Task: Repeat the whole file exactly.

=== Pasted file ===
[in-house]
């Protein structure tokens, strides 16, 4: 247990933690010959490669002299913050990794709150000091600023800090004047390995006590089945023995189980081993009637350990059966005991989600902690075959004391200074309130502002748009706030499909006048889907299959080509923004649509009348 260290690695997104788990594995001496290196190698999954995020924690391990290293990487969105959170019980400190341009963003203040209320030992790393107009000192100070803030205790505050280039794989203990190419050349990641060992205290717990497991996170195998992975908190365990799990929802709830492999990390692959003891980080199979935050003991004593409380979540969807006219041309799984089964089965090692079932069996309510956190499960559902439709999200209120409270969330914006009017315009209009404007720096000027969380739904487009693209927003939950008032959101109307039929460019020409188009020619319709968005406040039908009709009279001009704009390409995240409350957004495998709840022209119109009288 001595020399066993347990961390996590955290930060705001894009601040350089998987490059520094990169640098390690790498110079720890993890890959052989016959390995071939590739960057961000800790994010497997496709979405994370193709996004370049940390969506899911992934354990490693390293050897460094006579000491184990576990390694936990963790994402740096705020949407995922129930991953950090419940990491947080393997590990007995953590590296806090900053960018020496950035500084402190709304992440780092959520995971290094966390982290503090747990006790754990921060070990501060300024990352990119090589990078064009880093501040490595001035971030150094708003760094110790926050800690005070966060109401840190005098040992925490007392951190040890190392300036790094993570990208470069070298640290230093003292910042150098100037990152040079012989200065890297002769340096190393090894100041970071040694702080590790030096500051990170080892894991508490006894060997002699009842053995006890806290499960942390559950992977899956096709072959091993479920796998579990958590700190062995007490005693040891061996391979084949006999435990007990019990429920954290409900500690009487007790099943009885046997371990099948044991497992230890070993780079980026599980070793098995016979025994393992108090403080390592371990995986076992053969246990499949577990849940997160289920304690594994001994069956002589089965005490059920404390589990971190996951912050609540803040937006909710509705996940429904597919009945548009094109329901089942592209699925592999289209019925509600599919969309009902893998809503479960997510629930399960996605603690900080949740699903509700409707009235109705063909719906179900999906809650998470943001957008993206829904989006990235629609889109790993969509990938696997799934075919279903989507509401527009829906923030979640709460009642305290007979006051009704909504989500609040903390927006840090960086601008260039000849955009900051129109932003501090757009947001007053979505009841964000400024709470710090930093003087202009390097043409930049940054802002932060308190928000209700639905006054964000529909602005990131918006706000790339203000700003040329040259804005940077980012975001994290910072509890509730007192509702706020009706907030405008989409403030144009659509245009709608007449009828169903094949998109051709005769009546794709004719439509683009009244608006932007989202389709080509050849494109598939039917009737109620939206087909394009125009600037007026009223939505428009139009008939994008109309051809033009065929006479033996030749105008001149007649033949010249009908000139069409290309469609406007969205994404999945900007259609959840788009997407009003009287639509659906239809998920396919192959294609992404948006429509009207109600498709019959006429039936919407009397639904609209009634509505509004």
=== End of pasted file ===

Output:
[in-house]
């Protein structure tokens, strides 16, 4: 247990933690010959490669002299913050990794709150000091600023800090004047390995006590089945023995189980081993009637350990059966005991989600902690075959004391200074309130502002748009706030499909006048889907299959080509923004649509009348 260290690695997104788990594995001496290196190698999954995020924690391990290293990487969105959170019980400190341009963003203040209320030992790393107009000192100070803030205790505050280039794989203990190419050349990641060992205290717990497991996170195998992975908190365990799990929802709830492999990390692959003891980080199979935050003991004593409380979540969807006219041309799984089964089965090692079932069996309510956190499960559902439709999200209120409270969330914006009017315009209009404007720096000027969380739904487009693209927003939950008032959101109307039929460019020409188009020619319709968005406040039908009709009279001009704009390409995240409350957004495998709840022209119109009288 001595020399066993347990961390996590955290930060705001894009601040350089998987490059520094990169640098390690790498110079720890993890890959052989016959390995071939590739960057961000800790994010497997496709979405994370193709996004370049940390969506899911992934354990490693390293050897460094006579000491184990576990390694936990963790994402740096705020949407995922129930991953950090419940990491947080393997590990007995953590590296806090900053960018020496950035500084402190709304992440780092959520995971290094966390982290503090747990006790754990921060070990501060300024990352990119090589990078064009880093501040490595001035971030150094708003760094110790926050800690005070966060109401840190005098040992925490007392951190040890190392300036790094993570990208470069070298640290230093003292910042150098100037990152040079012989200065890297002769340096190393090894100041970071040694702080590790030096500051990170080892894991508490006894060997002699009842053995006890806290499960942390559950992977899956096709072959091993479920796998579990958590700190062995007490005693040891061996391979084949006999435990007990019990429920954290409900500690009487007790099943009885046997371990099948044991497992230890070993780079980026599980070793098995016979025994393992108090403080390592371990995986076992053969246990499949577990849940997160289920304690594994001994069956002589089965005490059920404390589990971190996951912050609540803040937006909710509705996940429904597919009945548009094109329901089942592209699925592999289209019925509600599919969309009902893998809503479960997510629930399960996605603690900080949740699903509700409707009235109705063909719906179900999906809650998470943001957008993206829904989006990235629609889109790993969509990938696997799934075919279903989507509401527009829906923030979640709460009642305290007979006051009704909504989500609040903390927006840090960086601008260039000849955009900051129109932003501090757009947001007053979505009841964000400024709470710090930093003087202009390097043409930049940054802002932060308190928000209700639905006054964000529909602005990131918006706000790339203000700003040329040259804005940077980012975001994290910072509890509730007192509702706020009706907030405008989409403030144009659509245009709608007449009828169903094949998109051709005769009546794709004719439509683009009244608006932007989202389709080509050849494109598939039917009737109620939206087909394009125009600037007026009223939505428009139009008939994008109309051809033009065929006479033996030749105008001149007649033949010249009908000139069409290309469609406007969205994404999945900007259609959840788009997407009003009287639509659906239809998920396919192959294609992404948006429509009207109600498709019959006429039936919407009397639904609209009634509505509004």